Vaccine for Girls Raises Thorny Issues
Tuesday, November 7, 2006
Amy Groff has heard all about the new vaccine that guards girls against a sexually transmitted virus that causes cervical cancer. But the Cincinnati mother has no interest in getting her 11-year-old inoculated.
"We haven't even talked about the birds and the bees yet," Groff said. "She needs to be innocent a little bit longer."
Ellen Hoffman, who lives outside Chicago, also has decided to hold off giving her 11-year-old daughter the shots. Her reason, though, is that the vaccine is so new.
"We don't know enough about it to know whether it's safe," Hoffman said. "If children are not in a risky situation, then it seems to me it's better to wait and see."
While many parents are clamoring for the vaccine for their daughters, others are less enthusiastic. Some worry about safety. For others, it's the cost. For still others, it's queasiness about even thinking about sexual activity among girls so young.
The reservations highlight the complex matrix of social, psychological, economic and logistical obstacles that public health authorities face in trying to spur widespread use of the vaccine, which is being hailed as one of the most important advances in women's health in decades.
"This is not going to be easy," said Jon S. Abramson of the Wake Forest University School of Medicine, who chairs an influential expert committee that advises the government about vaccines. "This is a really important vaccine. But it's going to be complicated. This raises some issues we've never had to deal with before."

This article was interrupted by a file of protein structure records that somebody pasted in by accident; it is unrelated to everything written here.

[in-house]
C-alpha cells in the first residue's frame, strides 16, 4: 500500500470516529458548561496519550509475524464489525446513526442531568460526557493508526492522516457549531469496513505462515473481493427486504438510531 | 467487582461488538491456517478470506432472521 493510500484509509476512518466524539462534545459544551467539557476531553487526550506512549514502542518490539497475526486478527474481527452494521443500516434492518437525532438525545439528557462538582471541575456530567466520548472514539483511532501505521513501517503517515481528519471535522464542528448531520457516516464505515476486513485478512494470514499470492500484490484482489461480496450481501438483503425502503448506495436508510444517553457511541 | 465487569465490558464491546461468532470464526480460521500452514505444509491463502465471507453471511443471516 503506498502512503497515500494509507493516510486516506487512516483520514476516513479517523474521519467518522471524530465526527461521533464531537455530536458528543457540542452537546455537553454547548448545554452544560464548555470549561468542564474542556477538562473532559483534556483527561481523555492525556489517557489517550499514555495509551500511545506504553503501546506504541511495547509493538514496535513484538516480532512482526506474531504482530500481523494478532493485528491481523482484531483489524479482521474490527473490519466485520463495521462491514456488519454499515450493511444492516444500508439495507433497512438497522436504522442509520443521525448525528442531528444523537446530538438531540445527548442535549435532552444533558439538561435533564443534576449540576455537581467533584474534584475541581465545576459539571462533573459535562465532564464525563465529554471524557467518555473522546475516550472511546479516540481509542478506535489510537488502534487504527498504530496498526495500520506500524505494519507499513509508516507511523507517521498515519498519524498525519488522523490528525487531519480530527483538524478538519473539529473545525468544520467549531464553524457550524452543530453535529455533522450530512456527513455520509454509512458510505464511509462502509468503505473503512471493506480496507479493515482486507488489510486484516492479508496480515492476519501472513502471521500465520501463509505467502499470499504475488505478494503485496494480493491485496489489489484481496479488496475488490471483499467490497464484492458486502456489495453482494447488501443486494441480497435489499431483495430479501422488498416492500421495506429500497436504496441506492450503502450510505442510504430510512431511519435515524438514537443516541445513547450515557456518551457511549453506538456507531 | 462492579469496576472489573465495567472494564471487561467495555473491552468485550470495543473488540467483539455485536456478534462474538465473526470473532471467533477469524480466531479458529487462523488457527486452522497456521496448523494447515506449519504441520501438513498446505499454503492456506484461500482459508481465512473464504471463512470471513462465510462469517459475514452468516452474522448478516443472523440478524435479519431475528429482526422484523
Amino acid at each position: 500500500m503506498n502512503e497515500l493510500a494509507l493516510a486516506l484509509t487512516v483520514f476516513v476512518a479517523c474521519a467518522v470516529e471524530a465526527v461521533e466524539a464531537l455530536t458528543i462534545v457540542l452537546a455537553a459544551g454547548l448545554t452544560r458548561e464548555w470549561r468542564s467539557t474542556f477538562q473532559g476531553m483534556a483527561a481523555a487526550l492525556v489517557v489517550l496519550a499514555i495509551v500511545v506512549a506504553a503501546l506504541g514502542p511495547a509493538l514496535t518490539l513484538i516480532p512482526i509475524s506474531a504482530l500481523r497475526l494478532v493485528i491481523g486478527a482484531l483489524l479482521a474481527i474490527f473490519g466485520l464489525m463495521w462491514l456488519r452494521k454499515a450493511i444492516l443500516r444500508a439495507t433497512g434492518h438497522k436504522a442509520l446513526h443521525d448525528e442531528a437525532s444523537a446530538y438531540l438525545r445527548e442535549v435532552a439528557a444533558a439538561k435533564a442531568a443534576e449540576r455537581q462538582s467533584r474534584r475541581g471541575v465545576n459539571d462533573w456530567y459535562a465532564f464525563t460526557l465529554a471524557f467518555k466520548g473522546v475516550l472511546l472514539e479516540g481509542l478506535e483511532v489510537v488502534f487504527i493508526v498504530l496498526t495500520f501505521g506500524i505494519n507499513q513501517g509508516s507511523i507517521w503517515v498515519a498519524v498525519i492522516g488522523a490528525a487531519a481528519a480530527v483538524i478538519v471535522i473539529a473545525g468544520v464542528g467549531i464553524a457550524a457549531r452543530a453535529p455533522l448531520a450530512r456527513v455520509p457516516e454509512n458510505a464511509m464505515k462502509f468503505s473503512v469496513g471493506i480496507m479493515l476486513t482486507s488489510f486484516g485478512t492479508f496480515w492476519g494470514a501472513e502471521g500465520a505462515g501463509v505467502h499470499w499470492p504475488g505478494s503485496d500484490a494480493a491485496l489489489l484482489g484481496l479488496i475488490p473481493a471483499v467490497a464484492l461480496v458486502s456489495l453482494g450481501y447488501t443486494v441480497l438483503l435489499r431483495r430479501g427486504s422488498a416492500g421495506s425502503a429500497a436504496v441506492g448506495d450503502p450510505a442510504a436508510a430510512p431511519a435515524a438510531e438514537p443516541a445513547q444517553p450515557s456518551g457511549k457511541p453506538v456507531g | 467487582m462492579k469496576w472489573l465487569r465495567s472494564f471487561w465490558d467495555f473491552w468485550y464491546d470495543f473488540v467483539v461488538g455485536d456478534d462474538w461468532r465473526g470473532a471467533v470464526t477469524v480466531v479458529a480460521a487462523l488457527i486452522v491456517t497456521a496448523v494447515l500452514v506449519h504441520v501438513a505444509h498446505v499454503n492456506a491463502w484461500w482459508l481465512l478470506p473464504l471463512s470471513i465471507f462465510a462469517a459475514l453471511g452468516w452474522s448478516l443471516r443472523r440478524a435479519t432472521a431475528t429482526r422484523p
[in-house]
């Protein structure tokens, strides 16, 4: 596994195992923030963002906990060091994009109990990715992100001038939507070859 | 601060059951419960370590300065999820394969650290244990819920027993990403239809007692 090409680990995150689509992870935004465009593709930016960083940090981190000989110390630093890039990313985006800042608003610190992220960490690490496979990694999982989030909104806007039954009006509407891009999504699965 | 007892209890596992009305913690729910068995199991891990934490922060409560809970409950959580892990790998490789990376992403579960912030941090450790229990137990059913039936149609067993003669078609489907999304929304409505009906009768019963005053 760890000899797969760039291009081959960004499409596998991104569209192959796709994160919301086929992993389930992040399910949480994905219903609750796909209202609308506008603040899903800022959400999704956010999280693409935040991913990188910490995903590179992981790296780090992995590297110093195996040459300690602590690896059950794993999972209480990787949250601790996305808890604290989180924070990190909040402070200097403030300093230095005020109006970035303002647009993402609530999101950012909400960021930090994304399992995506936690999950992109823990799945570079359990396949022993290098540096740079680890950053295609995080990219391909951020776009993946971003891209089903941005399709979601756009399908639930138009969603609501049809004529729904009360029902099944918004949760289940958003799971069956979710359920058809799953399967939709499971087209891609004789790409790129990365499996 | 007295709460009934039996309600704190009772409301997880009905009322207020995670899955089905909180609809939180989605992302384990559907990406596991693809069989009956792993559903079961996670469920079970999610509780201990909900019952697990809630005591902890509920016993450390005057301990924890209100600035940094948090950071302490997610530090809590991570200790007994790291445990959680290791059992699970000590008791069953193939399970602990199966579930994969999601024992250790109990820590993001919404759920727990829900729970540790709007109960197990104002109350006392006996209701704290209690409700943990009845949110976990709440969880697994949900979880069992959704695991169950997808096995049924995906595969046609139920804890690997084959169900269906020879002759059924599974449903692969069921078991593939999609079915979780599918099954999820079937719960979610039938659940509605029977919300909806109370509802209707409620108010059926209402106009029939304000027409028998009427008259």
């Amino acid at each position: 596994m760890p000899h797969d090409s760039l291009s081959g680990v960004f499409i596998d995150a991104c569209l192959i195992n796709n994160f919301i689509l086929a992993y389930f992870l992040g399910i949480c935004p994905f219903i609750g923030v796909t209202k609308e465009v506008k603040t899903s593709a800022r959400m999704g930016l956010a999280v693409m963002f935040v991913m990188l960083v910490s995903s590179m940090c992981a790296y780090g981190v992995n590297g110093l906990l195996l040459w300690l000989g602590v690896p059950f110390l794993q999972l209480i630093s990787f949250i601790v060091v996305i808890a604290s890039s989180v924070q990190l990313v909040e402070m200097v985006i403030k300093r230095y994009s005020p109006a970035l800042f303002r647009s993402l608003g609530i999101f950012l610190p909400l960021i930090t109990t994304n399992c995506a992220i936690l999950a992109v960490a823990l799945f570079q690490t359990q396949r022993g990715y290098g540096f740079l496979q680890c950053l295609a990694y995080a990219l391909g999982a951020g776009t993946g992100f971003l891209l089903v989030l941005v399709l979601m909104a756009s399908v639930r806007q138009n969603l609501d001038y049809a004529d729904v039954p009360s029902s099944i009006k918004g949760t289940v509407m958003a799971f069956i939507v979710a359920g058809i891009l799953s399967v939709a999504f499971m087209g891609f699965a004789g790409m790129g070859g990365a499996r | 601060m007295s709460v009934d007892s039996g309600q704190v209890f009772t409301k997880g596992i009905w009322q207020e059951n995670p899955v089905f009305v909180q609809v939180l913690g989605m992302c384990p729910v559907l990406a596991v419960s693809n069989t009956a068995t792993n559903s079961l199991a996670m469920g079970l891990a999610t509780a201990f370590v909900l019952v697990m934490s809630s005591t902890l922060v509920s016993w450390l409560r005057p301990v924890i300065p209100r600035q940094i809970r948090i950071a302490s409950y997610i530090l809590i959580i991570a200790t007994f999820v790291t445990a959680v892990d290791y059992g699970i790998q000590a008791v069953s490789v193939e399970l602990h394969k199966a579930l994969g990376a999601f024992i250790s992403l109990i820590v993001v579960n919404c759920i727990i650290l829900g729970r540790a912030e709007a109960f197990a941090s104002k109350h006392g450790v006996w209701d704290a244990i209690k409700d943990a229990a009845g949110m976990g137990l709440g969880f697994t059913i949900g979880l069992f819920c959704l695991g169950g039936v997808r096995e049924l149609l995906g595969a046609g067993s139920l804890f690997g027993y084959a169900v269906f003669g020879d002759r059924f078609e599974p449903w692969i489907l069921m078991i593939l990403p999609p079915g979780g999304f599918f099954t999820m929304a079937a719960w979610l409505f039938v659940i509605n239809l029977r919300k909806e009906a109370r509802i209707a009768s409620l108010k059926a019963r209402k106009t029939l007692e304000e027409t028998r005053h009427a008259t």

The vaccine, known as Gardasil, protects against human papillomavirus (HPV), a ubiquitous sexually transmitted virus that causes genital warts and cervical cancer. In June, the Food and Drug Administration approved Gardasil for women and girls ages 9 to 26, making it the first vaccine marketed specifically to prevent a cancer.
Experts are recommending that girls start getting the vaccine routinely at age 11 or 12 in the hopes of catching them before they become sexually active and saving them from a malignancy that strikes about 10,000 women in the United States each year and kills about 3,700, according to the American Cancer Society.
"This is now a vaccine-preventable problem," said Stanley Gall of the University of Louisville, a spokesman for the American College of Obstetricians and Gynecologists. "We have a huge opportunity to make a significant improvement in the health care of women."
The prospect of the vaccine initially raised alarm among groups promoting sexual abstinence until marriage, who feared it might encourage promiscuity. Most now say they support the shots, as long as parents can decide whether their daughters get vaccinated and it is not mandatory for school. Such a requirement is advocated by many experts and has been proposed in at least one state, Michigan.
Interviews with pediatricians and parents around the country in recent weeks indicate that most are enthusiastic about the vaccine. Many doctors promote it, many young women want to get it, and many parents are eager to have their daughters inoculated.